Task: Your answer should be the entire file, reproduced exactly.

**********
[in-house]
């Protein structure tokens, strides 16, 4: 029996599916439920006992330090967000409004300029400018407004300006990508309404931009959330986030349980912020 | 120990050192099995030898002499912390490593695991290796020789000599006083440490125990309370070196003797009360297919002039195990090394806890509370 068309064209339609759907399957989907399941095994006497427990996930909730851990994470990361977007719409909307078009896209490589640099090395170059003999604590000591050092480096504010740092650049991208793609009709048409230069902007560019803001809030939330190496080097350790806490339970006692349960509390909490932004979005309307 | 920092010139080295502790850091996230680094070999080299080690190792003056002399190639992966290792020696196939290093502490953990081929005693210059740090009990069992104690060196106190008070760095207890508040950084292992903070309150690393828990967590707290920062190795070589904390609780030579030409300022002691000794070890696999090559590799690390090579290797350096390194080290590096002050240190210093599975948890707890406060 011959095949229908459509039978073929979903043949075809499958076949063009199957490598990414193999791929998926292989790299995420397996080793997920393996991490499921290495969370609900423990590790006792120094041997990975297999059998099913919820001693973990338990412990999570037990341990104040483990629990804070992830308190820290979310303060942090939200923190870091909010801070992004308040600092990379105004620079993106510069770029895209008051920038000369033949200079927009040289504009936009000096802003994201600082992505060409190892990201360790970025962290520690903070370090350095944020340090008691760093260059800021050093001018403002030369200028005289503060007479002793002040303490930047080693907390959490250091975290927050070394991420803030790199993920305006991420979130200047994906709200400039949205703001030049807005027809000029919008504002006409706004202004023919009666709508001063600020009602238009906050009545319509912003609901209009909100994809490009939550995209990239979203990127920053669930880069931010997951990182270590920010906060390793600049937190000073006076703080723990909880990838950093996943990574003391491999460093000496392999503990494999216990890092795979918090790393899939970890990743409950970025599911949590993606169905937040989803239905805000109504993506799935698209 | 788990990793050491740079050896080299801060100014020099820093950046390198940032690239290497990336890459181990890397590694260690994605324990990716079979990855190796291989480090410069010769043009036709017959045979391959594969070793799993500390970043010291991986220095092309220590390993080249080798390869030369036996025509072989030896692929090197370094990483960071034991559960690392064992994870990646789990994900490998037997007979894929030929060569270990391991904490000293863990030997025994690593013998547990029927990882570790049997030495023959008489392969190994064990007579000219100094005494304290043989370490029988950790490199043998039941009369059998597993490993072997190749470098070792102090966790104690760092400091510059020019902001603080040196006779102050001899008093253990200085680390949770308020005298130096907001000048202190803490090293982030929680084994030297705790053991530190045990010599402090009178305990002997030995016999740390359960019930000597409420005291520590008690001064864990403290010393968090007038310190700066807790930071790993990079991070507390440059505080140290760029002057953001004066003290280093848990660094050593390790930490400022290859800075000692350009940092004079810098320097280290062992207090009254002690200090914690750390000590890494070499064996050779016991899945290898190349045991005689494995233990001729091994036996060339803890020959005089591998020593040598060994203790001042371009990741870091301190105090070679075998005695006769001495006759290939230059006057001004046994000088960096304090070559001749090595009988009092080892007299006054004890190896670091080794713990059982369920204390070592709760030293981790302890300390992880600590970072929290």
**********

[in-house]
């Protein structure tokens, strides 16, 4: 029996599916439920006992330090967000409004300029400018407004300006990508309404931009959330986030349980912020 | 120990050192099995030898002499912390490593695991290796020789000599006083440490125990309370070196003797009360297919002039195990090394806890509370 068309064209339609759907399957989907399941095994006497427990996930909730851990994470990361977007719409909307078009896209490589640099090395170059003999604590000591050092480096504010740092650049991208793609009709048409230069902007560019803001809030939330190496080097350790806490339970006692349960509390909490932004979005309307 | 920092010139080295502790850091996230680094070999080299080690190792003056002399190639992966290792020696196939290093502490953990081929005693210059740090009990069992104690060196106190008070760095207890508040950084292992903070309150690393828990967590707290920062190795070589904390609780030579030409300022002691000794070890696999090559590799690390090579290797350096390194080290590096002050240190210093599975948890707890406060 011959095949229908459509039978073929979903043949075809499958076949063009199957490598990414193999791929998926292989790299995420397996080793997920393996991490499921290495969370609900423990590790006792120094041997990975297999059998099913919820001693973990338990412990999570037990341990104040483990629990804070992830308190820290979310303060942090939200923190870091909010801070992004308040600092990379105004620079993106510069770029895209008051920038000369033949200079927009040289504009936009000096802003994201600082992505060409190892990201360790970025962290520690903070370090350095944020340090008691760093260059800021050093001018403002030369200028005289503060007479002793002040303490930047080693907390959490250091975290927050070394991420803030790199993920305006991420979130200047994906709200400039949205703001030049807005027809000029919008504002006409706004202004023919009666709508001063600020009602238009906050009545319509912003609901209009909100994809490009939550995209990239979203990127920053669930880069931010997951990182270590920010906060390793600049937190000073006076703080723990909880990838950093996943990574003391491999460093000496392999503990494999216990890092795979918090790393899939970890990743409950970025599911949590993606169905937040989803239905805000109504993506799935698209 | 788990990793050491740079050896080299801060100014020099820093950046390198940032690239290497990336890459181990890397590694260690994605324990990716079979990855190796291989480090410069010769043009036709017959045979391959594969070793799993500390970043010291991986220095092309220590390993080249080798390869030369036996025509072989030896692929090197370094990483960071034991559960690392064992994870990646789990994900490998037997007979894929030929060569270990391991904490000293863990030997025994690593013998547990029927990882570790049997030495023959008489392969190994064990007579000219100094005494304290043989370490029988950790490199043998039941009369059998597993490993072997190749470098070792102090966790104690760092400091510059020019902001603080040196006779102050001899008093253990200085680390949770308020005298130096907001000048202190803490090293982030929680084994030297705790053991530190045990010599402090009178305990002997030995016999740390359960019930000597409420005291520590008690001064864990403290010393968090007038310190700066807790930071790993990079991070507390440059505080140290760029002057953001004066003290280093848990660094050593390790930490400022290859800075000692350009940092004079810098320097280290062992207090009254002690200090914690750390000590890494070499064996050779016991899945290898190349045991005689494995233990001729091994036996060339803890020959005089591998020593040598060994203790001042371009990741870091301190105090070679075998005695006769001495006759290939230059006057001004046994000088960096304090070559001749090595009988009092080892007299006054004890190896670091080794713990059982369920204390070592709760030293981790302890300390992880600590970072929290």